To be sure, the subject of immigration should be up for discussion, but the current debate has gotten out of control. From the very beginning, Sarrazin's choice of language has been unfortunate. He described problems with integration, which are indeed deplorable, but he introduced an element of biological determinism. He reflected on the inheritability of intelligence and speculated over a "specific gene" that "all Jews share."
This placed him squarely in the disgusting realm of race theory -- and has called forth uncomfortable memories of the Nazi scourge. Sarrazin, too, sensed that he had gone too far and apologized for his statement about the Jewish gene. But he almost certainly has enjoyed the provocative nature of his statements, as have, no doubt, some of his supporters.
It would seem, in short, that Germany has been cleaved in two, between those horrified by Sarrazin's choice of words and those who support such a forthright assessment of integration. That, in fact, is the first of three big questions the book has raised: In what country are we living? After the 2006 World Cup, it seemed that Germany had become cheerful and cosmopolitan. But the popular approval of Sarrazin leads us to question whether there isn't an underlying xenophobia after all. "There are many Sarrazins," says Aylin Selçuk, a university student and co-founder of a group called "Deukische Generation" (or "German-Turkish Generation").
The second question the debate raises concerns the current state of affairs. Is Sarrazin right when he claims that the integration of Turks and Arabs has largely been a failure?
New Copies on Wednesday
The third question has to do with the relationship between the political and journalistic class with the rest of the country. Do citizens feel abandoned on the question of integration? Or, asked another way, does Germany have a fertile breeding ground for the kind of populist right-wing party that is already par for the course in many European countries?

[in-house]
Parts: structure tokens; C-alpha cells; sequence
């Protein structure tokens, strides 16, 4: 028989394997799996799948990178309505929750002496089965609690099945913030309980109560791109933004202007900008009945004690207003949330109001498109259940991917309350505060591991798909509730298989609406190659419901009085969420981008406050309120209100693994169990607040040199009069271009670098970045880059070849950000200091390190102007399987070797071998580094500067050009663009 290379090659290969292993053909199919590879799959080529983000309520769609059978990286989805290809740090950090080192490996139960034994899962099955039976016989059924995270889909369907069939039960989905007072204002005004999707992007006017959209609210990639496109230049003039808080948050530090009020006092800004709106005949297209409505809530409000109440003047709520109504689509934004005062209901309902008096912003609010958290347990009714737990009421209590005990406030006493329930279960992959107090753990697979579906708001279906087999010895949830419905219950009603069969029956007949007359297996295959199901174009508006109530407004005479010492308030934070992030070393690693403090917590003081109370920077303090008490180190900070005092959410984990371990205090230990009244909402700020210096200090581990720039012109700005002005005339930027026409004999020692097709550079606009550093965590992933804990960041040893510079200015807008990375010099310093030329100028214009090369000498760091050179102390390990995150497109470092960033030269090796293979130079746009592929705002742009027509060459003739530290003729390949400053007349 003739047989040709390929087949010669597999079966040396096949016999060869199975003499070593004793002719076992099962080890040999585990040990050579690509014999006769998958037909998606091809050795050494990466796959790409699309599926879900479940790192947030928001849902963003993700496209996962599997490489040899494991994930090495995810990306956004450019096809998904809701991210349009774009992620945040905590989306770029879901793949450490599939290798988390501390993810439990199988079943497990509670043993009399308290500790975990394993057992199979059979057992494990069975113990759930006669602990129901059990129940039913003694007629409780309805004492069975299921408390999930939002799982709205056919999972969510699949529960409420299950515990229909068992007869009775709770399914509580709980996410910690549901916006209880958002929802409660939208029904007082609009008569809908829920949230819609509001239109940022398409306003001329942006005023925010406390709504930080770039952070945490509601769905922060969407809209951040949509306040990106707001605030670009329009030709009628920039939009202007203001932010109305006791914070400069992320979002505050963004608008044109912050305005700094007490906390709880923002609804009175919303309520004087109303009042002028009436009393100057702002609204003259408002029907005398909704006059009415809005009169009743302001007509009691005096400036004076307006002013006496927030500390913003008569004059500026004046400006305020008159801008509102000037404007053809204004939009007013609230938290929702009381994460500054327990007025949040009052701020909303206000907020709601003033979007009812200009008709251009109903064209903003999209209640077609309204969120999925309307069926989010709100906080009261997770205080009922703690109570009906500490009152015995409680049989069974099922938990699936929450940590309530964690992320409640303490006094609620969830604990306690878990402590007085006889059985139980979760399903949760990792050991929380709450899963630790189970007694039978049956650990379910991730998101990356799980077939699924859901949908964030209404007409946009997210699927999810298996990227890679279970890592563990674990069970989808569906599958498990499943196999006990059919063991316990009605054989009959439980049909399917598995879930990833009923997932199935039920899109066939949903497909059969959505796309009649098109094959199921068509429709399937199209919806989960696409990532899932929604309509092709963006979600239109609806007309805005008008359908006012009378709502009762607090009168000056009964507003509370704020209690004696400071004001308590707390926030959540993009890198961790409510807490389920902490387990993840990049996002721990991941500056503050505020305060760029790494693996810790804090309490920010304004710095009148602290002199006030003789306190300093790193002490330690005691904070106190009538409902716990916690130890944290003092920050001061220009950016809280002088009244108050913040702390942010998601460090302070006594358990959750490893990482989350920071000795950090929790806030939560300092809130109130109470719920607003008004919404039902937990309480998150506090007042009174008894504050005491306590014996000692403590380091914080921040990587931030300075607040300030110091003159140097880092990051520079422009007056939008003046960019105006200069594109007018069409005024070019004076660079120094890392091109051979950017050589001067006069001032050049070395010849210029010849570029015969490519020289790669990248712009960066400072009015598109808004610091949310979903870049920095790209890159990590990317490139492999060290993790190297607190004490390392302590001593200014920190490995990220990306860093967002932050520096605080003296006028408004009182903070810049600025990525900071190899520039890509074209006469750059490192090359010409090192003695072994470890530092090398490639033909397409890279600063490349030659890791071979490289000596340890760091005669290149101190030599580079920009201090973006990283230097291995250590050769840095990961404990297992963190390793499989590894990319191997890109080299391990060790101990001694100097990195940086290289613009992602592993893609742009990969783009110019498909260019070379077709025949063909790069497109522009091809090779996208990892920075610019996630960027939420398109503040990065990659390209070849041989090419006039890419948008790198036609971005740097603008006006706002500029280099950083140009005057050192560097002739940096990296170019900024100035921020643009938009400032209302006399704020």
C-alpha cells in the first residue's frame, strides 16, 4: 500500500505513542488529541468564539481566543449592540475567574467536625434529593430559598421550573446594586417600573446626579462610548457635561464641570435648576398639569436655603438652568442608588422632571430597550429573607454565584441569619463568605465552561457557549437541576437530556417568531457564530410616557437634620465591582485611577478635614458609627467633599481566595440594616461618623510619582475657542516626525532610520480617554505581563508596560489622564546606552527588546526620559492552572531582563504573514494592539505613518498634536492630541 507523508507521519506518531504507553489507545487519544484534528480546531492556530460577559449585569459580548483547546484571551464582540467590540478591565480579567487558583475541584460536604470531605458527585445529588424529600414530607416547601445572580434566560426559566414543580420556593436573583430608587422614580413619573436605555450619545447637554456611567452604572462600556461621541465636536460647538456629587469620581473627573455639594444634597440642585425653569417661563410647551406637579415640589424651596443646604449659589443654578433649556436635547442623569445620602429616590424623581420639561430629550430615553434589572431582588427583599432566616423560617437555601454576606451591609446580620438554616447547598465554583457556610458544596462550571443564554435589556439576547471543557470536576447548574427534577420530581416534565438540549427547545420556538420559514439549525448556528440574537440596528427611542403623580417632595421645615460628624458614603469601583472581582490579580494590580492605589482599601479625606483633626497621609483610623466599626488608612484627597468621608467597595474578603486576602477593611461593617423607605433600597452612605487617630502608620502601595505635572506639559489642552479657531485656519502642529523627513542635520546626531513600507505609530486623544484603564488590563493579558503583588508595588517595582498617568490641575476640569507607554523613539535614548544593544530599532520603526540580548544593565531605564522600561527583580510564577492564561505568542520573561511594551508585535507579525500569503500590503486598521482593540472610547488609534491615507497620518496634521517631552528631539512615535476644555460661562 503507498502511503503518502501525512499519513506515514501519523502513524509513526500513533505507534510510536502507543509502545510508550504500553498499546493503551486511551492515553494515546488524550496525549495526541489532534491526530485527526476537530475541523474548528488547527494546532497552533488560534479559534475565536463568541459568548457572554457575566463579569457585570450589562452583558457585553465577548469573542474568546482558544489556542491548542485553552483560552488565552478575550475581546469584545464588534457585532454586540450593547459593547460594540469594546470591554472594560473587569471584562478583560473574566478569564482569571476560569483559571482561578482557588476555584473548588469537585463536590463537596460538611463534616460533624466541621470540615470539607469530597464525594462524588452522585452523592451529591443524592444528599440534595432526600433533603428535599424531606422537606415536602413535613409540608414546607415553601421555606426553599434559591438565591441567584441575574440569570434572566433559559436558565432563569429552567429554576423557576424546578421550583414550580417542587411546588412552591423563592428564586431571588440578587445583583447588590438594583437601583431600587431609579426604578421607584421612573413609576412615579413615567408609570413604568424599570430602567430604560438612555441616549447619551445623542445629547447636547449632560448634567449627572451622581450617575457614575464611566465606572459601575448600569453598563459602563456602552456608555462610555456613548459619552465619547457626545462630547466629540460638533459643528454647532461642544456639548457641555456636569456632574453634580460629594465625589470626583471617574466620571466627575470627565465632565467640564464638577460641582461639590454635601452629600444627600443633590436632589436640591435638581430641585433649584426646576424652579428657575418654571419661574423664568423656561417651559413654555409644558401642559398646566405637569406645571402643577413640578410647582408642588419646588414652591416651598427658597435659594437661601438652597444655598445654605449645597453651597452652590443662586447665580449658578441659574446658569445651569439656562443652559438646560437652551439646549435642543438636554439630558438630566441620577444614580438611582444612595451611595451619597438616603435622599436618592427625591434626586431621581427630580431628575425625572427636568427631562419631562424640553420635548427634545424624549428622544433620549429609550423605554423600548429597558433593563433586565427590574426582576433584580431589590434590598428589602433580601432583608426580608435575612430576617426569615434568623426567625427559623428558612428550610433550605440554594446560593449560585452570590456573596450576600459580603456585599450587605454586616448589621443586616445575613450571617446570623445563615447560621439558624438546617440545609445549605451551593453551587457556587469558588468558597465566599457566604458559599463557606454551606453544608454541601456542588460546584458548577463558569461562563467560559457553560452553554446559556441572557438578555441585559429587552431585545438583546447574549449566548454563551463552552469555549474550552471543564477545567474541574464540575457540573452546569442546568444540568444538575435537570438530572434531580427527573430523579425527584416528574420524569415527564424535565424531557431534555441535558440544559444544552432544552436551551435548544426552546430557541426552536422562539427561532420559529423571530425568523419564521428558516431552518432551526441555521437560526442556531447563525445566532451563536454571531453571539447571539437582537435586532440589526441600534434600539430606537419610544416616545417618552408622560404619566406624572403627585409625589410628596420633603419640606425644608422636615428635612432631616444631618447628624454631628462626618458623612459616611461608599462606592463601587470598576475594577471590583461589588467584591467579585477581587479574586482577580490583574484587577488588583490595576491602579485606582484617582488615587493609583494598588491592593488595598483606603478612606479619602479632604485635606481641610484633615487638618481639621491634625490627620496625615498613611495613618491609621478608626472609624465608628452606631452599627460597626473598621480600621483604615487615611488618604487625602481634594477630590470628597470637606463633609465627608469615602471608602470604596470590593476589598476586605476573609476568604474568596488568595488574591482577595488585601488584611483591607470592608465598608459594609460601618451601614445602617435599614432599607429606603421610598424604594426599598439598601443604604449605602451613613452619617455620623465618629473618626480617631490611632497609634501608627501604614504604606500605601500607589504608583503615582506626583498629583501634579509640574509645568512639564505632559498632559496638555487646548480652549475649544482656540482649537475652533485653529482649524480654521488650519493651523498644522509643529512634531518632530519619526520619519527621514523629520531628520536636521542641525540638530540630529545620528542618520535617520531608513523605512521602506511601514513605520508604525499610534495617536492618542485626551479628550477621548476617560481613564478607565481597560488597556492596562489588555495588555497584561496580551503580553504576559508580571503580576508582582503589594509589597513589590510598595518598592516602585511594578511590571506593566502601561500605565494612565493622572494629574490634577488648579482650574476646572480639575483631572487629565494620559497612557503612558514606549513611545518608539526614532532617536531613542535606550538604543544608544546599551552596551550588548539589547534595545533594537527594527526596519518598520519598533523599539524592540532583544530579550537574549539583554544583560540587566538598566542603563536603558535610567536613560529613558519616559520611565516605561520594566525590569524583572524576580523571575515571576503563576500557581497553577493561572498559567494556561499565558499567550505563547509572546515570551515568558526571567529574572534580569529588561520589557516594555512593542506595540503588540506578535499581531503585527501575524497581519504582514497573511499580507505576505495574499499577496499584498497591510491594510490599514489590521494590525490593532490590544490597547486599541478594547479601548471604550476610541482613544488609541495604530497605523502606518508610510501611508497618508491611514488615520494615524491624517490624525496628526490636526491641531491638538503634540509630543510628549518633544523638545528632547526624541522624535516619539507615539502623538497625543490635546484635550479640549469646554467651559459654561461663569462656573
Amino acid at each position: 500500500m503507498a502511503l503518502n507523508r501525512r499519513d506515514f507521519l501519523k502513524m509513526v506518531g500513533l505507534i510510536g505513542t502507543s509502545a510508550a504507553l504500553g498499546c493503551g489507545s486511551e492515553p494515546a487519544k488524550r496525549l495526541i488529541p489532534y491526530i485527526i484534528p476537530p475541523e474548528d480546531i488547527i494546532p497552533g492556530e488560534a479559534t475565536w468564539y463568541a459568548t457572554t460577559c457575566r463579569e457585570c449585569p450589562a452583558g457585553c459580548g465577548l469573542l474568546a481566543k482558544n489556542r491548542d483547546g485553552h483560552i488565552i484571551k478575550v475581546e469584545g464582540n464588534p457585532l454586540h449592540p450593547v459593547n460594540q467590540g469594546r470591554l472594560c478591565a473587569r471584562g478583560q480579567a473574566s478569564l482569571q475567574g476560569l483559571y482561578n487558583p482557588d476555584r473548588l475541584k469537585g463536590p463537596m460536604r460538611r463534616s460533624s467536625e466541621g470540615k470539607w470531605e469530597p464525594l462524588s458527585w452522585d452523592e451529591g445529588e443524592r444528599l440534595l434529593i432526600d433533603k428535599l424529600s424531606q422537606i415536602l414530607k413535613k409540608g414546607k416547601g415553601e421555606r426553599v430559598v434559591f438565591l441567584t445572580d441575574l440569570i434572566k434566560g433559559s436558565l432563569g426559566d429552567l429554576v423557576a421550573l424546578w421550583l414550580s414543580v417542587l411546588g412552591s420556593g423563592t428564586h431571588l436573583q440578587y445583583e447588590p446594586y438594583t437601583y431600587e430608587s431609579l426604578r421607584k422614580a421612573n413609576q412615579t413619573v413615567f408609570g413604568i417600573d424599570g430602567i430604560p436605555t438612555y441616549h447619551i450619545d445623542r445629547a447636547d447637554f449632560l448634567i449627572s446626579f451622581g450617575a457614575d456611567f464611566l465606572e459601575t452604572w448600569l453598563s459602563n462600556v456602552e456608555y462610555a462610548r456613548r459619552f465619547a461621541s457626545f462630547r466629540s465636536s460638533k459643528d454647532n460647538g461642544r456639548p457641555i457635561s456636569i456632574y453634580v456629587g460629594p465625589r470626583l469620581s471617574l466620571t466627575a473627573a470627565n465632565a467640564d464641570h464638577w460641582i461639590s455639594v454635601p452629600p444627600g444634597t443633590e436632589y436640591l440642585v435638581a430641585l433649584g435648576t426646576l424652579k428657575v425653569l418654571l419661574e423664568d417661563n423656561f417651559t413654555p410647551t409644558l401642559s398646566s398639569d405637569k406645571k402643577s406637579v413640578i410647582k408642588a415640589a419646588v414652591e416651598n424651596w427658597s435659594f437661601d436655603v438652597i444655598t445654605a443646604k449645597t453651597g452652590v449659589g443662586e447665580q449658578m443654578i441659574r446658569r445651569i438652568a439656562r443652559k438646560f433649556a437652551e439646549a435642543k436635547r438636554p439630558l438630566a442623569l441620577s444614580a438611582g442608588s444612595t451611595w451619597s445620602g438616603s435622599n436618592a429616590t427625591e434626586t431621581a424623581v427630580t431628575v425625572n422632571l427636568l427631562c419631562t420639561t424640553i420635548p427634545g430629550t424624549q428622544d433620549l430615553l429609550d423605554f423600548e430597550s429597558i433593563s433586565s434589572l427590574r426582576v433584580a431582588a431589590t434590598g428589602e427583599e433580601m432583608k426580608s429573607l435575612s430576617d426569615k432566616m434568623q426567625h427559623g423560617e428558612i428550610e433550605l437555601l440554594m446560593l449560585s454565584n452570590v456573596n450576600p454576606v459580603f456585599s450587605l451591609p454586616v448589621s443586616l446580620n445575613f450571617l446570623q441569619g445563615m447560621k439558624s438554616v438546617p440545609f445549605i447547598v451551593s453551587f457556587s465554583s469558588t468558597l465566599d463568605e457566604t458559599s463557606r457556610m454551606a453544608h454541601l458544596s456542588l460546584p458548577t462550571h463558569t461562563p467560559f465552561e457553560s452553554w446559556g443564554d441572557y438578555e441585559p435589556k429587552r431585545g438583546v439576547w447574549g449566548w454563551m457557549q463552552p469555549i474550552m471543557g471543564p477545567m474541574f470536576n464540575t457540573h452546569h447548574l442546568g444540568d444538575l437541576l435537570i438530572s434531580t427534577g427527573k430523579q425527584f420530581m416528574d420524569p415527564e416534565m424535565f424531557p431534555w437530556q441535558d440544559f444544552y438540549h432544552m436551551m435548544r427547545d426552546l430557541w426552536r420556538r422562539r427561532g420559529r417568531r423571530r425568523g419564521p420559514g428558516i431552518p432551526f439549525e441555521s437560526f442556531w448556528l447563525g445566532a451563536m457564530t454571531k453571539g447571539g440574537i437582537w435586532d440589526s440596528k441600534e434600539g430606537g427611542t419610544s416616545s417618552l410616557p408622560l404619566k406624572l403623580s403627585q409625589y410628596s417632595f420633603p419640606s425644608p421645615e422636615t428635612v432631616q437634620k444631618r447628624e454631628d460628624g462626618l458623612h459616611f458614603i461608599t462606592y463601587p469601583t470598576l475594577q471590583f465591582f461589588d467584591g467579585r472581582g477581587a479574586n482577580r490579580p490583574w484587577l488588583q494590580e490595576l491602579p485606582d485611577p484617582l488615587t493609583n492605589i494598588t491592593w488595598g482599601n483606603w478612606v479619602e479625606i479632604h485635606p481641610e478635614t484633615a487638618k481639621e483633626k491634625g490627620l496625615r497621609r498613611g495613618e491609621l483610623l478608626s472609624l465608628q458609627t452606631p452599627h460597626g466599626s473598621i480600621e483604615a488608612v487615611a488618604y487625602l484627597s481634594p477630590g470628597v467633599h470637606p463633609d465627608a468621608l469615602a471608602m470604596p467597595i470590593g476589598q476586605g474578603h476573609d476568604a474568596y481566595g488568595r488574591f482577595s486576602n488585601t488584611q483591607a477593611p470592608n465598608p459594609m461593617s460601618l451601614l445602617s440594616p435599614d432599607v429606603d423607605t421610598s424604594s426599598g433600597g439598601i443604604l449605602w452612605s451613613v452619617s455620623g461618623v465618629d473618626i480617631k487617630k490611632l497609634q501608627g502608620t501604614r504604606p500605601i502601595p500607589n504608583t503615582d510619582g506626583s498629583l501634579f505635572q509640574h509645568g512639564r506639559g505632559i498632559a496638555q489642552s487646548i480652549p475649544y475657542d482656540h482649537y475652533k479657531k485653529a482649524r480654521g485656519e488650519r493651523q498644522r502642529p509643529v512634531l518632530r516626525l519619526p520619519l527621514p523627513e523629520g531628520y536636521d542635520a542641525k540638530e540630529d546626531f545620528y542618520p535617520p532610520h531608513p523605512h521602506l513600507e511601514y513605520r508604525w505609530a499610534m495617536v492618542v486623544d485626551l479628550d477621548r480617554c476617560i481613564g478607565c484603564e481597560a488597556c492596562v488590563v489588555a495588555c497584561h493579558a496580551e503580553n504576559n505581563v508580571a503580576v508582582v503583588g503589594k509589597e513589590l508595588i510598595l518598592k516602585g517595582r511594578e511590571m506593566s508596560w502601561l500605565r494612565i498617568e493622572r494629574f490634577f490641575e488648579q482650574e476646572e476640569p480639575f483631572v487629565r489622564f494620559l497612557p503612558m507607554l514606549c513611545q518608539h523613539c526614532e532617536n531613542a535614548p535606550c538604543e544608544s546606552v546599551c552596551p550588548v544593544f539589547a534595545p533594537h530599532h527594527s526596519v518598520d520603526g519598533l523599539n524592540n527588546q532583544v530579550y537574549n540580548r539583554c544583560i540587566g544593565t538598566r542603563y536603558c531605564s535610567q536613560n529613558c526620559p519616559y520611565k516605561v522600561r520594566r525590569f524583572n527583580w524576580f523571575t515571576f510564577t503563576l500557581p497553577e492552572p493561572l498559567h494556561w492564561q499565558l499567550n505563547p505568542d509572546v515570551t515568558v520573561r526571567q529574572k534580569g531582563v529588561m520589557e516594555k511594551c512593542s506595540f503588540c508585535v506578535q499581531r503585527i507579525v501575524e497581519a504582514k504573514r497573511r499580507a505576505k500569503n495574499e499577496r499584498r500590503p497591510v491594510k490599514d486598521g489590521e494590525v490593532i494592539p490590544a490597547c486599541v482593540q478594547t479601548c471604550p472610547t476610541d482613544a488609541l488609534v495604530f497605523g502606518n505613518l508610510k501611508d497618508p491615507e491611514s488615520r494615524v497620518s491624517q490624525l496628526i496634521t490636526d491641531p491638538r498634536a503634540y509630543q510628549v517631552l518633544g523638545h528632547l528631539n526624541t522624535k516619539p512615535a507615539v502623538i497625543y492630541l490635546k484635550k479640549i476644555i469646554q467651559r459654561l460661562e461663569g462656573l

Sarrazin's theories meet with widespread approval in large segments of the German population. His book quickly sold out and is currently difficult to obtain. "We hope to have new copies on Wednesday," says Wilfried Weber, 69, manager of the Felix Jud bookstore in Hamburg. "There are diehards who show up every day, hoping that I might just have a copy left."
There is a weekly market in Hamburg's Eppendorf neighborhood. The customers arrive in large SUVs and push their babies around in expensive strollers. Rainer Schaefer, 67, and his wife Barbara are regulars. When asked how he feels about Sarrazin's theories, Schaefer promptly replies: "I agree with him completely. He was just went too far on the genetic issue. Nevertheless, we shouldn't stifle the man. Rather, we should address the problems of integration instead." In general, says Schaefer, "those who come to this country ought to like us and be willing to integrate." Then, his wife Barbara chimes in: "But if we're honest, we too have sometimes said that it was getting to be a bit much with the foreigners."
Sarrazin even has some supporters among immigrants in Germany. On the third floor of the Emil Krause Gymnasium in Hamburg, German teacher Manfred Jäger is asking the class to quiet down. His students are between 17 and 19 and hope to graduate this year. Most of them support Sarrazin and his ideas. "He's right about many of the things he says," says Depak, who is from Afghanistan, noting that many immigrants are criminals and take advantage of the social welfare system.